Thomas Merton and Karl Barth

Father Daniel Berrigan, in an interview published in the fall of this year by the Merton Center in Louisville, Kentucky, describes 1968 as annus horribilis (a terrible year).  The Vietnam war raged on, within a few weeks of each other Dr. Martin Luther King (April) and Robert F. Kennedy (June) were assassinated. With their deaths the Public Square and the Church lost two great leaders.

As 1968 drew to a close, two other great ones died in the Season of Advent on the same date, December 10, 1968:  Thomas Merton, monk of the Abbey of Gethsemane in Kentucky and a prophetic voice in a time of the Cold war; and Karl Barth, Pastor and Theologian of God’s sovereignty in a world that is more and more totalitarian.  At first glance they seem an odd couple to share a feast day, but on closer observation they are children of the sovereign and compassionate one God.

Merton, in his Conjectures of a Guilty Bystander, begins his book with the observation: “Karl Barth had a dream about Mozart.”  In Merton’s dream, Barth (a Protestant) was appointed to examine Mozart (a Catholic) in theology.  Mozart remains silent — he won’t speak in his own defense.  Merton goes on to muse that “the dream concerns his (Barth’s) salvation, and Barth is striving to admit that he will be saved more by the Mozart in himself than by his theology.”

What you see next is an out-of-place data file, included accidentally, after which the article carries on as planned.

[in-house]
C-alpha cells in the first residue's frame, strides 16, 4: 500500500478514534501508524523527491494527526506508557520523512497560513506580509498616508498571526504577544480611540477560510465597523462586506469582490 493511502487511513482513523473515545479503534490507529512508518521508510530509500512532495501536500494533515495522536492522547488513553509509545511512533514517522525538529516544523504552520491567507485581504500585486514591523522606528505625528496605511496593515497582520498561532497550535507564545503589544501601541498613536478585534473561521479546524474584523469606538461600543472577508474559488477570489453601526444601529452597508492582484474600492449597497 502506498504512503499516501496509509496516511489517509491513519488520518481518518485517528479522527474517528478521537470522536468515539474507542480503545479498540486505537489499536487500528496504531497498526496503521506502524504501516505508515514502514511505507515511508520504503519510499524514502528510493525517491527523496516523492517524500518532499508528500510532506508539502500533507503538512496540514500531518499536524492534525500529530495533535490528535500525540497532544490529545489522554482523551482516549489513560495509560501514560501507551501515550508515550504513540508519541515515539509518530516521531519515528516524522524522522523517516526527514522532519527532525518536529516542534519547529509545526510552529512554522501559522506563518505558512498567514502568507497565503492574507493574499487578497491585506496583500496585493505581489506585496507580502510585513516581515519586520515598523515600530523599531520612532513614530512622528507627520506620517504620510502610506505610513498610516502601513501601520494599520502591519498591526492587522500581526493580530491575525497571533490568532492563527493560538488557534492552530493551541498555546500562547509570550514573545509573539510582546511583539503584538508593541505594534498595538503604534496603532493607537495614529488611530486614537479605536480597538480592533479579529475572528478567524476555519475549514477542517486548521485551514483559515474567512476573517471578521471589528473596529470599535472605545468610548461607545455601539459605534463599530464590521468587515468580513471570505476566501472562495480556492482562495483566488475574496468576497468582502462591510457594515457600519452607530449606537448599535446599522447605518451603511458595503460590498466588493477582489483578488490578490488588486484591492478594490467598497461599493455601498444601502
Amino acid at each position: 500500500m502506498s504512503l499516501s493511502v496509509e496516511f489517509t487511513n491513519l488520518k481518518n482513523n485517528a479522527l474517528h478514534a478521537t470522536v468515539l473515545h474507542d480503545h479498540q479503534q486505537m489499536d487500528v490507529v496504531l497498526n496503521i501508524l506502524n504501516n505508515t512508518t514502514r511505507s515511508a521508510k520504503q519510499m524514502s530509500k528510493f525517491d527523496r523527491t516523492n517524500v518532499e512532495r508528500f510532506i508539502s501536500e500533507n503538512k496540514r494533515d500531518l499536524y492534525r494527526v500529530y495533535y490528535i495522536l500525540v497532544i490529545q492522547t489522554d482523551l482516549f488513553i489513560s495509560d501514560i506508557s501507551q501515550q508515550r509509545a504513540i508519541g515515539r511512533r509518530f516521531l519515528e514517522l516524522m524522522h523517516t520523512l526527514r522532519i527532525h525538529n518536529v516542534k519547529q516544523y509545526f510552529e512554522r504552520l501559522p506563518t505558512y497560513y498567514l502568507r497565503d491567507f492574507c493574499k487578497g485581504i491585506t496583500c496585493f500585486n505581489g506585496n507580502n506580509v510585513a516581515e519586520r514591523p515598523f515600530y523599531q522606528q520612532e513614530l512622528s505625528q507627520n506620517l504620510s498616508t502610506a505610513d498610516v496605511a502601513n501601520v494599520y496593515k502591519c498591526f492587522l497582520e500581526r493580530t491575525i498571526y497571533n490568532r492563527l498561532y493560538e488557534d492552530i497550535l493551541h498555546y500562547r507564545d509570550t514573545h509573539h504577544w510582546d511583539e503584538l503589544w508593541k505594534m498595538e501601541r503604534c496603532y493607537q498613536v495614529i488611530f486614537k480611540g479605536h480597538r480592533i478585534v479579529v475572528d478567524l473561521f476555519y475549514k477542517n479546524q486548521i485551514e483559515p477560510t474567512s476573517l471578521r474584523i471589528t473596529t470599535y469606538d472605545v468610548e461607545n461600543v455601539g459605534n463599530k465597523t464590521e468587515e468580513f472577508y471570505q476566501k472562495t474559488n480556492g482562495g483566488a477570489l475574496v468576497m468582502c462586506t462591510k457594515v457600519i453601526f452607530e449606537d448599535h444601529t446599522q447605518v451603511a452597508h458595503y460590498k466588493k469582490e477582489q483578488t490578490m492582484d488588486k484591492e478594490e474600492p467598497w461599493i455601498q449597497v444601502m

Each day, for years, before Barth would write dogma he played Mozart.  Why?  Merton believes Barth was trying to awaken the hidden ‘sophianic,’ the hidden wisdom that dwells within each of us.  Of import is that Barth believed it is “a child, even a ‘divine’ child who speaks in Mozart’s music to us.”  Merton closes his observations with this thought: “Fear not Karl Barth! Trust in divine mercy. Though you have grown up to become a theologian, Christ remains a child in you. Your books (and mine) matter less than we might think! There is in us a Mozart (a creative child) who will be our salvation.”

This is the season of the Child; the Child who dwells in us, the child who is Christ the Lord. But Christ doesn’t just live in me; no the God made flesh dwells in us all —all persons with whom we come into contact. This leads to a radical inclusion: a radical acceptance of the Other. Karl Barth puts it this way: “To think of every human being, even the oddest, most villainous, or miserable as one to whom Jesus Christ is brother and God is Father; and we have to deal with him on that assumption.”  (The Humanity of God, Atlanta: John Knox, 1976, p. 53)